READ ALSO: ‘What we learned from moving to Italy and opening a B&B’

“I found myself presented with an opportunity very young, thanks to my family’s historical connection to the area, and thought: I either take time to build a career, or I can grab this chance,” she says.

“When you’re building a career, you already know what your trajectory will be: that you’ll be in an office here, and another office there. I realised I didn’t want that.”

At 23 she asked herself: why do later in life what I can do now? 

Sofia at work. Photo credit: Sofia Di Ciacca

This awareness took a while to develop, she says.

“As a child when I returned to Italy it was only as a holiday, not my day-to-day life. Imagine a young girl from Scotland, who had to learn about wine. I never thought about it when I was young.”

“Picinisco is so real, out of my comfort zone. That fascinated me”. 

Sofia, now 33, says she decided “to create something of value, that lasts in time and memory”.

Her family had started renovating old buildings in the area, and supported her career leap, but the wine business was something she was going to personally handle and dedicate years of sacrifice, study and hard work to building.

READ ALSO: ‘Do your homework’: An American’s guide to moving to Italy

Sofia had to learn from scratch, in a job that wasn’t quite like sitting in an office in front of a computer, and that required specific physical and social skills. 

She spent around four years studying the secrets of winemaking with Italian wine consultants in other parts of Italy, mainly on vineyards in Tuscany, where she learnt how to clean tanks, press grapes, plant vines, organise and run a canteen, and do the vendemmia (grape harvest). 

“I did traineeships, met experts, other international wine students, and all this helped me to grow,” she explains.

“The wine world is very complicated, you need to learn basic principles and engineering before you can even fathom how to start anything. Only once you learn, study, then you can have your own say, go see how local farmers work, understand how deep they plough the soil”.

Almost 10 years later, her winery now produces premium wines, honey and extra virgin olive oil. The wine is from an ancient grape variety grown in the area, called Maturano, of which production had been forsaken when local families migrated. 

She says it’s all a matter of gaining self-confidence built on hard graft, and it’s best to be honest and humble about things you don’t know, and are willing to be taught. Understanding the “rural respect for farmers” was key for her.

Sofia in the vineyard. Photo credit: Sofia Di Ciacca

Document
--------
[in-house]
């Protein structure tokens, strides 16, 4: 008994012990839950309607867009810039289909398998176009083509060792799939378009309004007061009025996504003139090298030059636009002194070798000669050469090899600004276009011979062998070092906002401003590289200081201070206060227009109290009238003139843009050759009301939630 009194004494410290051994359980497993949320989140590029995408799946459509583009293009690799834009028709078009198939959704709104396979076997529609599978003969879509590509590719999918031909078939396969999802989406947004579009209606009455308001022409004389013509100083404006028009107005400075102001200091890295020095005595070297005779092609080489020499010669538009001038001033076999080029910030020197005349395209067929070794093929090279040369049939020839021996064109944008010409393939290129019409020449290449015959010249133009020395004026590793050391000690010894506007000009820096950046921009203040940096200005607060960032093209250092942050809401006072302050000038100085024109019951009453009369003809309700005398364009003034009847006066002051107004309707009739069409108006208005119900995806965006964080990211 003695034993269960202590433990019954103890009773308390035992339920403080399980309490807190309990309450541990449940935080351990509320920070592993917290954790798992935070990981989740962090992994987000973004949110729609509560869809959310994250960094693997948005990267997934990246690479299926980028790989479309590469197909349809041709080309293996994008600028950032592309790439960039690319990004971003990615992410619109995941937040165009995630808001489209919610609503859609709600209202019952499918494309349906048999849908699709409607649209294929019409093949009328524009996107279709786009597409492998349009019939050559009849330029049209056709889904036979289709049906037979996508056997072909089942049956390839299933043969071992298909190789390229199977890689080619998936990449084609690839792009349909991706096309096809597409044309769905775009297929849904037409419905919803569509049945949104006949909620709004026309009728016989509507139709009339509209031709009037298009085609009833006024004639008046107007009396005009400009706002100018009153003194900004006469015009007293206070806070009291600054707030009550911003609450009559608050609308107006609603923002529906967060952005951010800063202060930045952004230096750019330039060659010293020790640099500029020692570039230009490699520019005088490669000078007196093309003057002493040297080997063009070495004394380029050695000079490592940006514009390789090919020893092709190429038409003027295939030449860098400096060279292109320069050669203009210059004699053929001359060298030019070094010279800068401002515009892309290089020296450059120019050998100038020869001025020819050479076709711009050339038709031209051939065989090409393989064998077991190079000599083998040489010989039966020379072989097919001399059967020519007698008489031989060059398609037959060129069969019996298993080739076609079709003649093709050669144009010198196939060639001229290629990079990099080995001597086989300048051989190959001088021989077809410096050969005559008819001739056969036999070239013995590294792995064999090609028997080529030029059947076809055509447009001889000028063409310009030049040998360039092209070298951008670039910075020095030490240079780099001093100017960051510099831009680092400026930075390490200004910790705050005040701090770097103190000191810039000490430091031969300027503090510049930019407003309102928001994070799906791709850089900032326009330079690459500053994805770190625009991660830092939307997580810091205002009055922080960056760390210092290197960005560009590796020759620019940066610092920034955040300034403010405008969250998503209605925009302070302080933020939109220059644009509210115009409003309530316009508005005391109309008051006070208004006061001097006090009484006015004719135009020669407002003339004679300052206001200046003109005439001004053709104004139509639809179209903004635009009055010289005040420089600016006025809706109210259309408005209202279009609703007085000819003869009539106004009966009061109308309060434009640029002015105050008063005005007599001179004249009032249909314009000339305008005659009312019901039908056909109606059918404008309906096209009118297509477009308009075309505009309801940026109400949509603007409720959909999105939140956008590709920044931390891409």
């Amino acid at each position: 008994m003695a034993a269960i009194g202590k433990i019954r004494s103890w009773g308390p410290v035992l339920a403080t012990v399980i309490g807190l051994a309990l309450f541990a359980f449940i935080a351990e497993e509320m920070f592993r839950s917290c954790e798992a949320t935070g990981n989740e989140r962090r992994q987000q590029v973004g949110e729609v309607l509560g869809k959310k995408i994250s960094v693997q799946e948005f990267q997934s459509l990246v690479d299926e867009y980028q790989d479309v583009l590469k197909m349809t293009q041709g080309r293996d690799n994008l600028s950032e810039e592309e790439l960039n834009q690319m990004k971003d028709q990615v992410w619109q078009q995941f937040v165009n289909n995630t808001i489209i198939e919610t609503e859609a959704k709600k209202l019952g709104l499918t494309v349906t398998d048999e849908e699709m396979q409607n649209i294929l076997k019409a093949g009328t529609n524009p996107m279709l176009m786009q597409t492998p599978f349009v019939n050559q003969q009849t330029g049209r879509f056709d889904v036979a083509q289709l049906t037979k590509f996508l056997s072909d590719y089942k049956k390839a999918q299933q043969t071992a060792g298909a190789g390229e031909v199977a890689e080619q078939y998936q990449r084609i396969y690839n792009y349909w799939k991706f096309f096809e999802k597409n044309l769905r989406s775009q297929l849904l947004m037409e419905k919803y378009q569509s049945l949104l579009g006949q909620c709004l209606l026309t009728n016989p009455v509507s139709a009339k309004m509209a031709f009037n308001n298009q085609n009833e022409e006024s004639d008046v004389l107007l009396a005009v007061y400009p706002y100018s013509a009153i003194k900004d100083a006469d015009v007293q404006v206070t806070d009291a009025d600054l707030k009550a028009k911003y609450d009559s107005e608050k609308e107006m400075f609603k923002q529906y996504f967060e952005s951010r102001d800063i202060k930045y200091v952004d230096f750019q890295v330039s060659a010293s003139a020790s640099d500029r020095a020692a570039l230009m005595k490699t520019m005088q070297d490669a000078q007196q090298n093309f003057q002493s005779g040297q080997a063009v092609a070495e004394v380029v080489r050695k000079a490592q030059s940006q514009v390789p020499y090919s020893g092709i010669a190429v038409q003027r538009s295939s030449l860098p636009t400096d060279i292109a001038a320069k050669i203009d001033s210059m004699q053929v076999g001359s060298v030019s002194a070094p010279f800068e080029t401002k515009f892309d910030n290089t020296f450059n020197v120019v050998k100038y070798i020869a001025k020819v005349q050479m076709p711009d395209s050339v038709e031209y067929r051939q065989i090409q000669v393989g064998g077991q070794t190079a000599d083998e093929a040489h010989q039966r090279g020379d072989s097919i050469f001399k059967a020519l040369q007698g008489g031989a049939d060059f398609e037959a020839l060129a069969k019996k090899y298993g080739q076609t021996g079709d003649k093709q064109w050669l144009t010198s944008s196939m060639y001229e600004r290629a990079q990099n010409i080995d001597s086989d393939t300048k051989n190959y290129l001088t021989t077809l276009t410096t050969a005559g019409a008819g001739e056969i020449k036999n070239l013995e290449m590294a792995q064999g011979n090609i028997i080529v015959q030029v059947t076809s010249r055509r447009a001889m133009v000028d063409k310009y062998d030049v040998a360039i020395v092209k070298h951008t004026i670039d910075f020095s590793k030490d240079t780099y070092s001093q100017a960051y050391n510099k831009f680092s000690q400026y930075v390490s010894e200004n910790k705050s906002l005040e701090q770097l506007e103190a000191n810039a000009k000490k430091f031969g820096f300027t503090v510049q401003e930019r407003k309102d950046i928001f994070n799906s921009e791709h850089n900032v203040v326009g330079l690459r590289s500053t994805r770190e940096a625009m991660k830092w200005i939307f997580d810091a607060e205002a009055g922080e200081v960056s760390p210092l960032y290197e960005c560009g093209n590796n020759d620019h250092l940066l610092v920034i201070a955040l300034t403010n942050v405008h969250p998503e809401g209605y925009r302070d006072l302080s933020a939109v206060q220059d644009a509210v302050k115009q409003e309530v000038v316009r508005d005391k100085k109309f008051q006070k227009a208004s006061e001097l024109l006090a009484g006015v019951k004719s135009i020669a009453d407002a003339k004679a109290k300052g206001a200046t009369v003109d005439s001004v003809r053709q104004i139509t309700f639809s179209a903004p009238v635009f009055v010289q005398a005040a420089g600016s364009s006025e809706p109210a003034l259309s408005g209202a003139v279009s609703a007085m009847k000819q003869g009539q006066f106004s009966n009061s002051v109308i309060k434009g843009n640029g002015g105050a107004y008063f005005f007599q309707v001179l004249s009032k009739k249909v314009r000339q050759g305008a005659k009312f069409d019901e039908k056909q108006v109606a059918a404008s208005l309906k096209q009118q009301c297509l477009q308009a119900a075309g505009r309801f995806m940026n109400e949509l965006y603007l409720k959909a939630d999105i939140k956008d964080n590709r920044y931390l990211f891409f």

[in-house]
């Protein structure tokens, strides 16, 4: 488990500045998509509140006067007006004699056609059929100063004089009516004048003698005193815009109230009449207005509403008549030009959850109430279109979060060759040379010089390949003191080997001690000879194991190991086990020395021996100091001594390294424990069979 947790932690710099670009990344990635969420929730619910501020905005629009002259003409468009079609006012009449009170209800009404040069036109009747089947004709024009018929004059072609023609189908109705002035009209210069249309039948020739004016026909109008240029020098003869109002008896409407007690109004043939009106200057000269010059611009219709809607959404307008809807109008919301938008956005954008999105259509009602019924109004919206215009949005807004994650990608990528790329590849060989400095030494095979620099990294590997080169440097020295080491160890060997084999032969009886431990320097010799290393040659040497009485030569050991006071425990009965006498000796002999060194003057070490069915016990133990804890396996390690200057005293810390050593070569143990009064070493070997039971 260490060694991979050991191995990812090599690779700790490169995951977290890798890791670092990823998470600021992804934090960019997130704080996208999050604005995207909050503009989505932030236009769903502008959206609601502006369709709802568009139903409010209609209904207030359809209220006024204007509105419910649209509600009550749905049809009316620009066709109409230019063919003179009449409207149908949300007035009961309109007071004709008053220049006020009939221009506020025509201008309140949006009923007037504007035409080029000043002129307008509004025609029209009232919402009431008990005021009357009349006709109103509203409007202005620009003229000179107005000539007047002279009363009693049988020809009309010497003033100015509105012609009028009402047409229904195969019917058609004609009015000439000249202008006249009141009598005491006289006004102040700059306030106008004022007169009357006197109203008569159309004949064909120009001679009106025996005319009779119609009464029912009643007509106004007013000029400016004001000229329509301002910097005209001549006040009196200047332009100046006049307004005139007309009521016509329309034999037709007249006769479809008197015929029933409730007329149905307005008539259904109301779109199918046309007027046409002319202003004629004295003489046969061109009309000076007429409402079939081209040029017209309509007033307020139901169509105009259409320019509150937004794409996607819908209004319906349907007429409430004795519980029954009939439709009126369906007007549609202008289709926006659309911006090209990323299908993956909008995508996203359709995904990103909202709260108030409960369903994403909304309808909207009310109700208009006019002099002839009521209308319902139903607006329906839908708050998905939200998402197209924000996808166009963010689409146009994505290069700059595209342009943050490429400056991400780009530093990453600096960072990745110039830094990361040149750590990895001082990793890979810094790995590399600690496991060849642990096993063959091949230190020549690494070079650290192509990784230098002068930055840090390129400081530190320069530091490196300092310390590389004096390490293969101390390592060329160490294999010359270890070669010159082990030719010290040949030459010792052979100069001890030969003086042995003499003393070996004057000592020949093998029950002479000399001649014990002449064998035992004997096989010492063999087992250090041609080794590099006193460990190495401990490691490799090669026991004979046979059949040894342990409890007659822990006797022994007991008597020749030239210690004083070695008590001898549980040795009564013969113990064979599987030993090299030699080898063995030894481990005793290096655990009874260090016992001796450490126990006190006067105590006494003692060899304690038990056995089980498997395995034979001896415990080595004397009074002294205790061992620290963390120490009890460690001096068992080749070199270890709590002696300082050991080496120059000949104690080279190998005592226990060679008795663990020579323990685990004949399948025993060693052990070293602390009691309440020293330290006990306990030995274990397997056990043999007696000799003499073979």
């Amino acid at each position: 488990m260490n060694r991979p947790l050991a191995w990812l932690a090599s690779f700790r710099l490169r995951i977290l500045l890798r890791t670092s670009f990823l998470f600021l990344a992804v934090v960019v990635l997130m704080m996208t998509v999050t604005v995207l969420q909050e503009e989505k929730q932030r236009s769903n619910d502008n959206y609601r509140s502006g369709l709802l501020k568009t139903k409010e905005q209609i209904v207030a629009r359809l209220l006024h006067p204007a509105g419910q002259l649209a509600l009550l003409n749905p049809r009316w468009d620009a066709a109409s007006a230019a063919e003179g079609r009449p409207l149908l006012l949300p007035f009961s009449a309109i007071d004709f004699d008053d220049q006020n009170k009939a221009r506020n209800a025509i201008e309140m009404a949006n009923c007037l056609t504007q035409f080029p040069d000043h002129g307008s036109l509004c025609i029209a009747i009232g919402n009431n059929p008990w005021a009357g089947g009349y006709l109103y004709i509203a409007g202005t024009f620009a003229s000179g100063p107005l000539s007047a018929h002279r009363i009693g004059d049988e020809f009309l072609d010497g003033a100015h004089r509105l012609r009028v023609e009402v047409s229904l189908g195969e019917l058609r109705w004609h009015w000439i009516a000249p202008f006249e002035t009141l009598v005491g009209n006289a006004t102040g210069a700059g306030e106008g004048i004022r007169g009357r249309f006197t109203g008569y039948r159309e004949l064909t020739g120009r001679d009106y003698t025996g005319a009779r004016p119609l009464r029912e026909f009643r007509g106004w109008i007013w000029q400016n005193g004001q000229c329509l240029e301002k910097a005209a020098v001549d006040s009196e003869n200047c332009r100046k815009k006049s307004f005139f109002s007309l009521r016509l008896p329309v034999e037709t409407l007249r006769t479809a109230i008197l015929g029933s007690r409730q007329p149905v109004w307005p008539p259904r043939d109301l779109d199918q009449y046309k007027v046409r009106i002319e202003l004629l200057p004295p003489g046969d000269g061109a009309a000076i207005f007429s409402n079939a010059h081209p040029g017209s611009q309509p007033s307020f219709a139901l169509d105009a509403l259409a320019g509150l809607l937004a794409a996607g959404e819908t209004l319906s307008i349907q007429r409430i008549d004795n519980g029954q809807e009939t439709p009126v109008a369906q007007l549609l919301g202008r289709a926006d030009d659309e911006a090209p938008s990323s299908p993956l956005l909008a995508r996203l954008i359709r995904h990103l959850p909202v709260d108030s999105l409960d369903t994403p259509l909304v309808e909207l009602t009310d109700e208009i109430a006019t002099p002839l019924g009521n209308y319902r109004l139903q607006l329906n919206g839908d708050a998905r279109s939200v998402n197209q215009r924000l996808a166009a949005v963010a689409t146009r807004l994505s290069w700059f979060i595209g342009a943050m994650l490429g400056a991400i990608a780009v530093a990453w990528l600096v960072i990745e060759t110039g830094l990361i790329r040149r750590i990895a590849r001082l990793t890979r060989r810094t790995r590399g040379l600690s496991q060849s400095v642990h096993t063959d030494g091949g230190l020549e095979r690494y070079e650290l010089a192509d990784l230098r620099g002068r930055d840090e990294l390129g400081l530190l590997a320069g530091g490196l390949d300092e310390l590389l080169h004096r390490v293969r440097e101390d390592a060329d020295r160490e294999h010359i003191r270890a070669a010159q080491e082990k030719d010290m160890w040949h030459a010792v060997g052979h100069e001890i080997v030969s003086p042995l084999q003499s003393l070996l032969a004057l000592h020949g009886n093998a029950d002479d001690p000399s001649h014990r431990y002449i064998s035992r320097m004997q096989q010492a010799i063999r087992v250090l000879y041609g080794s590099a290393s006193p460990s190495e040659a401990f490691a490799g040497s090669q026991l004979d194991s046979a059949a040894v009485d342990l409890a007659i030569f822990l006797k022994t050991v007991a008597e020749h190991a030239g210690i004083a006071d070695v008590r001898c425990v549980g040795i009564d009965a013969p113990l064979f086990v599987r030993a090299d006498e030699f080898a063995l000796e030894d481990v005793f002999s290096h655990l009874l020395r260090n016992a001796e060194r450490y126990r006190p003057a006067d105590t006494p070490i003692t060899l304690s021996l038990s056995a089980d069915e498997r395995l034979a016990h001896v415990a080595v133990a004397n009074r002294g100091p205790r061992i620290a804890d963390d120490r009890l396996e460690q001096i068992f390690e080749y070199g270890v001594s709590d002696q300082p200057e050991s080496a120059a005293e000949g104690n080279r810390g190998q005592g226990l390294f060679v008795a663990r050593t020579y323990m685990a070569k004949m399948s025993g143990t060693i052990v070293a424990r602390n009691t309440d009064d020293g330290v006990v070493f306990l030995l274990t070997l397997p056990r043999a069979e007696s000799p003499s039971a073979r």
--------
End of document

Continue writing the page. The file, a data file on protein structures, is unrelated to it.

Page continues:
One challenge was figuring out how to split her life between two countries: Scotland and Italy, and deciding where to locate the sales site, whether it was best to be in the cantina in Picinisco or marketing her products in Edinburgh. She says the balance is still not perfect.

But the toughest obstacle was tackling Italian bureaucracy. 

“I shed a lot of tears. The regulations hindered the business, like getting grants. You really need to follow the rules, understand the system, get the right people to advise you,” she says.

“But above all, stay honest. People will try to befriend you pretending to help, but it’s not worth it. As foreigners at the beginning you just don’t know how things work in Italy, you need to ask a lot of questions, and don’t be afraid to do that”. 

READ ALSO:

Another feat was the practical side of wine-making itself, which requires a lot of physical work, from hand-picking the grapes in the organic vineyard to getting the winery in shape. 

“You need to get physically fit, and the machinery at first was really not for me,” Sofia says. 

“I wasn’t great at understanding how it worked but luckily I had the right people to teach me”. 

The first harvest came after years of tough vineyard revival. The six-hectare vineyard produces some 30,000 bottles a year, which have already won three international prizes. Alongside the premium white 100 percent Maturano wine, it also yields a sweet amber-coloured passito wine. 

Sofia with her children. Photo credit: Sofia Di Ciacca

“I’ve always been fascinated by grapes, passionate about how they turn into wine,” Sofia says. 

“Recovering the indigenous Maturano variety was a success, it grew well with the fertile soil and the climate. The grapes are left to do the talking, no yeasts are used.”

In the meantime, it’s become a family affair: Sofia got married – her husband, also Scottish-Italian, is a wine importer – and their two toddlers have now started taking part in the vendemmia.